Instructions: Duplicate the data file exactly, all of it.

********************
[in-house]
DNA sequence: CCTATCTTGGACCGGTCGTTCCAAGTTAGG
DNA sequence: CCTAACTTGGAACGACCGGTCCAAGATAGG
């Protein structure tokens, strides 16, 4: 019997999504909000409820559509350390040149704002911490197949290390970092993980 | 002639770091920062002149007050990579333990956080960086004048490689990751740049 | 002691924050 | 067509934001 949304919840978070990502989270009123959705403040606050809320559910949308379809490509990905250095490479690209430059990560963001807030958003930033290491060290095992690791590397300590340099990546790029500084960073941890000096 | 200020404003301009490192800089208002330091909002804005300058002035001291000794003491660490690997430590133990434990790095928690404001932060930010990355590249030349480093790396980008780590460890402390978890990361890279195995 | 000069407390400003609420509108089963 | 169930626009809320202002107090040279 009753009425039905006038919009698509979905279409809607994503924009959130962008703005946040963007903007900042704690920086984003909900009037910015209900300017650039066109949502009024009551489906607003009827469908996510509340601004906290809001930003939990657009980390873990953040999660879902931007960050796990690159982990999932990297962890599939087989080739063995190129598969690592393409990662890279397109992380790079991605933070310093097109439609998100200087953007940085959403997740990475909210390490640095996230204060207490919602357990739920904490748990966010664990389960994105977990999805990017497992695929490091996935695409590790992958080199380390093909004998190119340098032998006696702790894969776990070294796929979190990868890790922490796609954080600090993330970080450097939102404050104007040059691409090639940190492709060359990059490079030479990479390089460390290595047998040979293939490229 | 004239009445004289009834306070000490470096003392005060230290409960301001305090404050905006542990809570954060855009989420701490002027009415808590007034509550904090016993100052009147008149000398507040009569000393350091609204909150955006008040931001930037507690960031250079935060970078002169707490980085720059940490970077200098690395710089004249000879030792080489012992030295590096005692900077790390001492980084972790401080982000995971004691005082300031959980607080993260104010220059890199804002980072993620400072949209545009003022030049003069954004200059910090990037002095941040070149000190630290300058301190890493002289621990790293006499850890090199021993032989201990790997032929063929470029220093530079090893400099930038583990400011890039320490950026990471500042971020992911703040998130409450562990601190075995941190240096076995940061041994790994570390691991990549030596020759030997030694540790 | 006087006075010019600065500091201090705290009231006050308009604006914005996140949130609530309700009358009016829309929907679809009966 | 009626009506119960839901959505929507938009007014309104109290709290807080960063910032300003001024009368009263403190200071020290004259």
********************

[in-house]
DNA sequence: CCTATCTTGGACCGGTCGTTCCAAGTTAGG
DNA sequence: CCTAACTTGGAACGACCGGTCCAAGATAGG
């Protein structure tokens, strides 16, 4: 019997999504909000409820559509350390040149704002911490197949290390970092993980 | 002639770091920062002149007050990579333990956080960086004048490689990751740049 | 002691924050 | 067509934001 949304919840978070990502989270009123959705403040606050809320559910949308379809490509990905250095490479690209430059990560963001807030958003930033290491060290095992690791590397300590340099990546790029500084960073941890000096 | 200020404003301009490192800089208002330091909002804005300058002035001291000794003491660490690997430590133990434990790095928690404001932060930010990355590249030349480093790396980008780590460890402390978890990361890279195995 | 000069407390400003609420509108089963 | 169930626009809320202002107090040279 009753009425039905006038919009698509979905279409809607994503924009959130962008703005946040963007903007900042704690920086984003909900009037910015209900300017650039066109949502009024009551489906607003009827469908996510509340601004906290809001930003939990657009980390873990953040999660879902931007960050796990690159982990999932990297962890599939087989080739063995190129598969690592393409990662890279397109992380790079991605933070310093097109439609998100200087953007940085959403997740990475909210390490640095996230204060207490919602357990739920904490748990966010664990389960994105977990999805990017497992695929490091996935695409590790992958080199380390093909004998190119340098032998006696702790894969776990070294796929979190990868890790922490796609954080600090993330970080450097939102404050104007040059691409090639940190492709060359990059490079030479990479390089460390290595047998040979293939490229 | 004239009445004289009834306070000490470096003392005060230290409960301001305090404050905006542990809570954060855009989420701490002027009415808590007034509550904090016993100052009147008149000398507040009569000393350091609204909150955006008040931001930037507690960031250079935060970078002169707490980085720059940490970077200098690395710089004249000879030792080489012992030295590096005692900077790390001492980084972790401080982000995971004691005082300031959980607080993260104010220059890199804002980072993620400072949209545009003022030049003069954004200059910090990037002095941040070149000190630290300058301190890493002289621990790293006499850890090199021993032989201990790997032929063929470029220093530079090893400099930038583990400011890039320490950026990471500042971020992911703040998130409450562990601190075995941190240096076995940061041994790994570390691991990549030596020759030997030694540790 | 006087006075010019600065500091201090705290009231006050308009604006914005996140949130609530309700009358009016829309929907679809009966 | 009626009506119960839901959505929507938009007014309104109290709290807080960063910032300003001024009368009263403190200071020290004259």